Jeff Kessler's Reviews > SuperFreakonomics: Global Cooling, Patriotic Prostitutes And Why Suicide Bombers Should Buy Life Insurance

SuperFreakonomics by Steven D. Levitt
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Nov 15, 2010

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Most economics books talk about Supply and Demand, Price Elasticity, and Opportunity Cost. SuperFreakonomics! by Steven Levitt and Stephen J. Dubner is not one of those books. Instead, the book discusses economics from the perspective of the common-man.

The book focuses around overarching questions that, while very interesting, are quite obscure in their answer. This format makes for gargantuan chapters that, while easy to begin, are hard to finish. Despite the long chapters, the book is fairly easy to read (so long as any pauses in the reading are done at the end of a chapter). The style and tone of the book are best be described as a subway book: one that is better suited to be read once and left on the seat for someone else to read.

The book’s subtitle, “Global Cooling, Patriotic Prostitutes, and Why Suicide Bombers Should Buy Life Insurance,” is a subtitle that creates more hype and media attention than is due. While the book does discuss prostitution and our economy, it does not mention “Patriotic Prostitutes” until the last paragraph of the chapter. In addition, some of the book’s information is either wrong or misleading. While the book’s subtitle included mention of “Why Suicide Bombers Should Buy Life Insurance,” the book talks about the reasons why suicide bombers should not buy life insurance. This unjustly draws the reader’s attention, only for them to find that the opposite is described. This leaves the reader unsatisfied after nearly every chapter.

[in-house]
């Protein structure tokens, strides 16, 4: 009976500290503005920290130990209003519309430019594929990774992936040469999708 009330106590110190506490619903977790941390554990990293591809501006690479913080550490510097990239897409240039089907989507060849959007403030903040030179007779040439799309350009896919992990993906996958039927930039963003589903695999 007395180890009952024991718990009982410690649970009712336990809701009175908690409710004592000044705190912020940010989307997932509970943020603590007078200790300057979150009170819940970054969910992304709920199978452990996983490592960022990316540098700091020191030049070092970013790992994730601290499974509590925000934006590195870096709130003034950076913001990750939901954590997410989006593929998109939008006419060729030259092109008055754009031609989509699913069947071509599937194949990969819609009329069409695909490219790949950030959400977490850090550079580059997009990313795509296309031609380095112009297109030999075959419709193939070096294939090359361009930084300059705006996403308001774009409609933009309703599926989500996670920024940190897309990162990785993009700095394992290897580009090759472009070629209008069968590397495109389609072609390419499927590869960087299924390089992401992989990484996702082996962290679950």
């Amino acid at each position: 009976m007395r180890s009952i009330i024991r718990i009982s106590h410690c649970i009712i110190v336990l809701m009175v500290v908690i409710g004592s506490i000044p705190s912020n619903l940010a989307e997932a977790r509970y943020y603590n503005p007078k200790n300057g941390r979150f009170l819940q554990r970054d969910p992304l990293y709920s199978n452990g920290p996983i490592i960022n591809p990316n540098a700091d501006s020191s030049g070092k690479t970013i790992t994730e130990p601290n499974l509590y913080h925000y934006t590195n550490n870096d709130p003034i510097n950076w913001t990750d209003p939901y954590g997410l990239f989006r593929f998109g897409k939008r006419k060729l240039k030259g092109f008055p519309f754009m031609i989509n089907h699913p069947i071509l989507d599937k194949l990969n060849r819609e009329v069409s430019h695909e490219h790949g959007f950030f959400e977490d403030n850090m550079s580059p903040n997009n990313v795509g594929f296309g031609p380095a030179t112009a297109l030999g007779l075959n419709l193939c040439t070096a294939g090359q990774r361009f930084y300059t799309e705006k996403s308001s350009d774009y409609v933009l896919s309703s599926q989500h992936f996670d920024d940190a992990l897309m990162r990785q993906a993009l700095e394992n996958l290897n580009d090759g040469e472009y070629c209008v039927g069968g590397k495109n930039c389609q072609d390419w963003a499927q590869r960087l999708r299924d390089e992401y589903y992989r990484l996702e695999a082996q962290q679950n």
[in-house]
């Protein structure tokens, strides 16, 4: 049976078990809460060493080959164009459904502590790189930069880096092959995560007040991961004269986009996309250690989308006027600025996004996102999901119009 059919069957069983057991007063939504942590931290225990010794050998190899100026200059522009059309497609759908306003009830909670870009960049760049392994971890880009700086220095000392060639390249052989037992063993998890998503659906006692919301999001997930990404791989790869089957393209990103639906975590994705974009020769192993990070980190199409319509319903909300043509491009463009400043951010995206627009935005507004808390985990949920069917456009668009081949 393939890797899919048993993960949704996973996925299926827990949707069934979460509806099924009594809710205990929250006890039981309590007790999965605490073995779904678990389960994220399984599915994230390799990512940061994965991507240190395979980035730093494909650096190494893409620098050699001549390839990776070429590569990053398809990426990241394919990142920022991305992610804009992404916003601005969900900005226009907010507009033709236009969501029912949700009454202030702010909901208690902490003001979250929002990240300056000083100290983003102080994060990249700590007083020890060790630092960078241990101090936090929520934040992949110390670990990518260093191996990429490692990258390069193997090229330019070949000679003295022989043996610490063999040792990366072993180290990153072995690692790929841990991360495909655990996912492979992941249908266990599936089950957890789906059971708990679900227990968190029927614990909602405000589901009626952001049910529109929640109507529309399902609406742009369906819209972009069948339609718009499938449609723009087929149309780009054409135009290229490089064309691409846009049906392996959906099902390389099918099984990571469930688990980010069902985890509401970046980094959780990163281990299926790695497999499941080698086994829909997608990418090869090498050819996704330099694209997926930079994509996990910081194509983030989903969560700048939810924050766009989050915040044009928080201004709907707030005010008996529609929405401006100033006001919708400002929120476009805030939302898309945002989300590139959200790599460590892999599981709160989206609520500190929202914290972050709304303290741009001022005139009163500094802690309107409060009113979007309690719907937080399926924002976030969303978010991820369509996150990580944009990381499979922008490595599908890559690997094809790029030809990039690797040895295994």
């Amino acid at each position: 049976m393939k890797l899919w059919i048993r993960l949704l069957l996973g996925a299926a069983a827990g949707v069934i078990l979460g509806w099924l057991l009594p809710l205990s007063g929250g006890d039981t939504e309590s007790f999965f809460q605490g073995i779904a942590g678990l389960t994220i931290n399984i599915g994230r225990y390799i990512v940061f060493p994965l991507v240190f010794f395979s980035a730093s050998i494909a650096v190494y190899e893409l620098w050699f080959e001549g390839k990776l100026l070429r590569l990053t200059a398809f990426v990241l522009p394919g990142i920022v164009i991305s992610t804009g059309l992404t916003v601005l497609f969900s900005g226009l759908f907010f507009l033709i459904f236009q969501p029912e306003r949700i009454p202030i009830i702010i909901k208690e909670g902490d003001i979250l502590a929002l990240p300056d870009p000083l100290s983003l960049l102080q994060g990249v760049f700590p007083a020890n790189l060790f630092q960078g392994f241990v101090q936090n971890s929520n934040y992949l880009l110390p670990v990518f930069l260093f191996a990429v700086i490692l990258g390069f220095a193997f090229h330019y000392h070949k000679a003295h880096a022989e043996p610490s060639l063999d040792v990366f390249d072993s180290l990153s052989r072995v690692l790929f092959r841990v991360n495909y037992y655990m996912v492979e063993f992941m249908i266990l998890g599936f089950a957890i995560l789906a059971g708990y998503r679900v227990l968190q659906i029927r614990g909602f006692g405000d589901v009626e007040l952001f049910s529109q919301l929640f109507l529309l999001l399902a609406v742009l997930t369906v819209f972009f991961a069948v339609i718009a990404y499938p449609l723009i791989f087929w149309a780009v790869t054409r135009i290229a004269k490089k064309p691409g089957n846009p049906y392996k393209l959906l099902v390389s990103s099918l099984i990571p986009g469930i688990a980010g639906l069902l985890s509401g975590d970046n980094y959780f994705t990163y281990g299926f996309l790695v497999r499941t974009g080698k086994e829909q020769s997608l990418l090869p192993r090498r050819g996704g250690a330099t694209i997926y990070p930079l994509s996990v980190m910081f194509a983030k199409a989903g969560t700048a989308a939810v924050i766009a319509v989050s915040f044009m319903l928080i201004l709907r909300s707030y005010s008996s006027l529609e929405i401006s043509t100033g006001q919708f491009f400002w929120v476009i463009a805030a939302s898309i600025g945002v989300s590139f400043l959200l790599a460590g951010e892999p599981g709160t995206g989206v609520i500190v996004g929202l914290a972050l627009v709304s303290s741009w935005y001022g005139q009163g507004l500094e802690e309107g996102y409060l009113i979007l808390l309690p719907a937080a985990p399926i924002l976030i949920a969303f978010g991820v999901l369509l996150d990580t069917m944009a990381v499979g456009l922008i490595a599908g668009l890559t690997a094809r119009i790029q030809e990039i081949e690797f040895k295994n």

Standing alone, this book would be forgotten in the back of the bookstore’s economics section. However, its predecessor, The New York Times Best-Seller Freakonomics!, gives the book much more distinction than is due. While the format of the two books is the same, the sequel lacks the “Hidden Side of Everything” that is described in the first book. When choosing another book, it would be better to find one that has as much insight as the original rather than this sequel. If anything, this edition detracts from the famous Freakonomics! name. While some may consider this book to be worth reading, it is certainly not comparable to the style, flow, and enchantment of Freakonomics!.
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